Hello. I’m Shibata, the manager of the Engineering Team at AnyMind Group.
In this article, I would like to share with you the challenges we are facing in our digital out-of-home (DOOH) product.
Launched last year, we are providing DOOH advertisements together with ANA Trading at Haneda Airport, and AnyMind is in charge of software development/operation.
Before going into the issues, I will share more about the configuration of this system and the technology used.
First of all, regarding the configuration, this platform is a one-stop system that provides everything from delivery and schedule management to the measurement of effectiveness using a camera as shown below.
Creative / Playback Schedule Creation
Users can create campaigns, check the availability of creative to be played, and set up a playlist in the management screen. An example of the playlist editing screen can be found below this. There’re playable creatives on the left panel, and users can move them to the right panel to make a playlist, and currently, the playlist is set to play on repeat.
Next, get the video content and playback schedule from the created playlist and upload it to the computing unit connected to the display units via VPN. During this time, the system will execute the prepared Ansible script from the terminal for administrative operation and apply it to all target display units.
Video Playback / Data Measurement
After that, the video is played on the display unit, and this system also uses a Face Recognition system to determine the attributes of people passing by while the video (ad) is being played. This system captures various attributes in the camera’s field of view and estimates the gender, age, and where they are facing (* 1). Below is an image of the data capture on the system. You can see that data such as the identification of a face, face orientation, emotions, and age are inferred.
And there are various other programs executing inside the computing unit:
- 1. Play video based on a schedule.
- 2. The face recognition system guesses the passing people during playback, and acquires the viewing time and attribute data.
- 3. Transfer the obtained data in a text-attribute format to the server.
- 4. Decide the next video to be delivered. (see 1)
That’s the flow of how advertisements are played. Also, there is no camera data stored on the computing unit or server – all captured views are disposed of immediately.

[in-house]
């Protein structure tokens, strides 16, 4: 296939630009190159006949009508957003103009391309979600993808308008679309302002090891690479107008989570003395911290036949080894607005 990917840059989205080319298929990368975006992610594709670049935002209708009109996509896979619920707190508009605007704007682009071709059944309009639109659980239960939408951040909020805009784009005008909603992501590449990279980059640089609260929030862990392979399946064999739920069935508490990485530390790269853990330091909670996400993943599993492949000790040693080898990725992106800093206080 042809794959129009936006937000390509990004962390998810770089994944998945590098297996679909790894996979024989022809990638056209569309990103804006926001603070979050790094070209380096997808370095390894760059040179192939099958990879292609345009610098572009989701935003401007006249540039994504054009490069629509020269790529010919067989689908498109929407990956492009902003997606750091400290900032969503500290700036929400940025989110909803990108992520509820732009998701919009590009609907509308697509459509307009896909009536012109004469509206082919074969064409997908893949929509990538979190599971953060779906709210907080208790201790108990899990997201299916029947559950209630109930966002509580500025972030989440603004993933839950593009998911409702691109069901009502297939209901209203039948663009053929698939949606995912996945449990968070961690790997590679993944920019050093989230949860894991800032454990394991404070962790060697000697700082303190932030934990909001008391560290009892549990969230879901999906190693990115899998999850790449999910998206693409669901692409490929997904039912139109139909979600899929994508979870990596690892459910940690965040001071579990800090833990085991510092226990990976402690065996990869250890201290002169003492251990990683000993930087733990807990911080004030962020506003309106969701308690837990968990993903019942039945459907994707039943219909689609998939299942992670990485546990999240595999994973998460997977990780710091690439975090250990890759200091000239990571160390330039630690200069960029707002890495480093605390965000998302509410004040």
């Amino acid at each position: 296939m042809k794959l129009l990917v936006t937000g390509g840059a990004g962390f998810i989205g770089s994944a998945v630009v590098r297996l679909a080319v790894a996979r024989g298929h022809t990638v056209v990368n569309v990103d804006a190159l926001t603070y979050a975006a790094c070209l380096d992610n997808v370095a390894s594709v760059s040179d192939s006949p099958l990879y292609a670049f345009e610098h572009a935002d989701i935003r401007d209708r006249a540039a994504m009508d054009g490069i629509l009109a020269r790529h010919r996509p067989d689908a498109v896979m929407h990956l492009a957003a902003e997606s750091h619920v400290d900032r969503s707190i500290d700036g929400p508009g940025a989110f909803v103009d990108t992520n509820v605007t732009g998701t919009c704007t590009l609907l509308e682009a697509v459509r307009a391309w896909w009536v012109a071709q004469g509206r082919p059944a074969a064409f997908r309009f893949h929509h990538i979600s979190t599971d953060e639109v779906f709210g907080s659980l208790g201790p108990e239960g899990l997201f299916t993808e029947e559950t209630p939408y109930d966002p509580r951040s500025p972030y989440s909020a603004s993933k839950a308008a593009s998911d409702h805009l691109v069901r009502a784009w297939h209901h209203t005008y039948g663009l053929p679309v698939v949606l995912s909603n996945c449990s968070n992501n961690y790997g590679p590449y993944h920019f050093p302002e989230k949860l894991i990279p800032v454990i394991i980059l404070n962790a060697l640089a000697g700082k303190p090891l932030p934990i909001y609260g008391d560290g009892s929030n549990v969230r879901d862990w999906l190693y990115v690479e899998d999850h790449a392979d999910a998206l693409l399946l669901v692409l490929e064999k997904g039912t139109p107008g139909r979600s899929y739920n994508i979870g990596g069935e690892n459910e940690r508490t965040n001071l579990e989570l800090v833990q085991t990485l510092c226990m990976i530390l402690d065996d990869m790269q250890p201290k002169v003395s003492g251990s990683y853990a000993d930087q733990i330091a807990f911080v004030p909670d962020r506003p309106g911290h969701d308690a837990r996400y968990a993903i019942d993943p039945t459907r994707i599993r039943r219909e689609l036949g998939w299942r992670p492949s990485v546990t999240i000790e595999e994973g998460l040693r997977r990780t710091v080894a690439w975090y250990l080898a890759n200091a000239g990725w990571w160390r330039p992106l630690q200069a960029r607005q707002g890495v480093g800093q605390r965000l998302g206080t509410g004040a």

Now that we have shown the videos and understood the attributes of people viewing the ads, the last step is in making sense of this data.
Here, the data is obtained and consolidated from each computing unit, such as user attributes and the viewing time of each ad, and is aggregated and displayed across various charts.
The figure above is of the dashboard screen, and you can analyze the data grouped by parameters such as video, gender, time duration and so on.
Dashboard *in development
Now that I’ve introduced the product overall, then I’d like to share more about what was considered during the development of this DOOH system, as well as issues that must be taken into account when dealing with hardware.
Projected hardware-related troubles
With cloud services such as AWS and GCP, you can manage risks within the SLAs they provide, and these services also have redundancy mechanisms, alerts for outliers and other functions. However, if you are handling the hardware by yourself, you will need to consider all of this on your own.
- – Which hardware is the most cost-effective in terms of stability, price and performance?
- – How much redundancy should be secured?
- – Are there any problems such as exhaust heat, Wi-Fi signal strength, or fire hazards due to power supply wiring? And also have planned power outages been taken into account?
- – What metrics should be measured at what frequency, while network and PC resources are limited?
- – If the system is not working properly, what are the possible hardware problems?